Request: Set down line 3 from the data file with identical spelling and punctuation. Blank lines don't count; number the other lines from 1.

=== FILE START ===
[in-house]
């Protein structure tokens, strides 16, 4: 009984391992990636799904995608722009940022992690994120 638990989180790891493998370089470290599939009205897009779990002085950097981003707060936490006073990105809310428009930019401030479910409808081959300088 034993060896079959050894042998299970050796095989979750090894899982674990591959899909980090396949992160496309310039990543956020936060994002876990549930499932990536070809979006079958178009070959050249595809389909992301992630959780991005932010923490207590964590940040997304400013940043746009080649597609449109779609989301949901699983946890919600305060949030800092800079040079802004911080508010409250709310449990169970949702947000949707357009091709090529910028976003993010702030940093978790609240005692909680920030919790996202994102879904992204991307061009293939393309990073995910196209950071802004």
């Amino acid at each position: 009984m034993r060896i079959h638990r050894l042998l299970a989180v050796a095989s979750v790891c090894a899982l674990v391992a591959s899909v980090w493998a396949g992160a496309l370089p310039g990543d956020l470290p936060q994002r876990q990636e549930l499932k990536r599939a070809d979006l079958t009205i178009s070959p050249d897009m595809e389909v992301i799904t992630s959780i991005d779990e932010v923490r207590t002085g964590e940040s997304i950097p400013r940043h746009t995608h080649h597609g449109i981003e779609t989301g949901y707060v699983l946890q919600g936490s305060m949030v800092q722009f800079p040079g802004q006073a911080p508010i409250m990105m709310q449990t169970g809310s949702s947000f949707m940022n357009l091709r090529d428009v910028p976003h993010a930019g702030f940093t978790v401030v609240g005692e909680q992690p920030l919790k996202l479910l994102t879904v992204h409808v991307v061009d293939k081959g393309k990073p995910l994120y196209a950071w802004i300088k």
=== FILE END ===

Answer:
């Amino acid at each position: 009984m034993r060896i079959h638990r050894l042998l299970a989180v050796a095989s979750v790891c090894a899982l674990v391992a591959s899909v980090w493998a396949g992160a496309l370089p310039g990543d956020l470290p936060q994002r876990q990636e549930l499932k990536r599939a070809d979006l079958t009205i178009s070959p050249d897009m595809e389909v992301i799904t992630s959780i991005d779990e932010v923490r207590t002085g964590e940040s997304i950097p400013r940043h746009t995608h080649h597609g449109i981003e779609t989301g949901y707060v699983l946890q919600g936490s305060m949030v800092q722009f800079p040079g802004q006073a911080p508010i409250m990105m709310q449990t169970g809310s949702s947000f949707m940022n357009l091709r090529d428009v910028p976003h993010a930019g702030f940093t978790v401030v609240g005692e909680q992690p920030l919790k996202l479910l994102t879904v992204h409808v991307v061009d293939k081959g393309k990073p995910l994120y196209a950071w802004i300088k």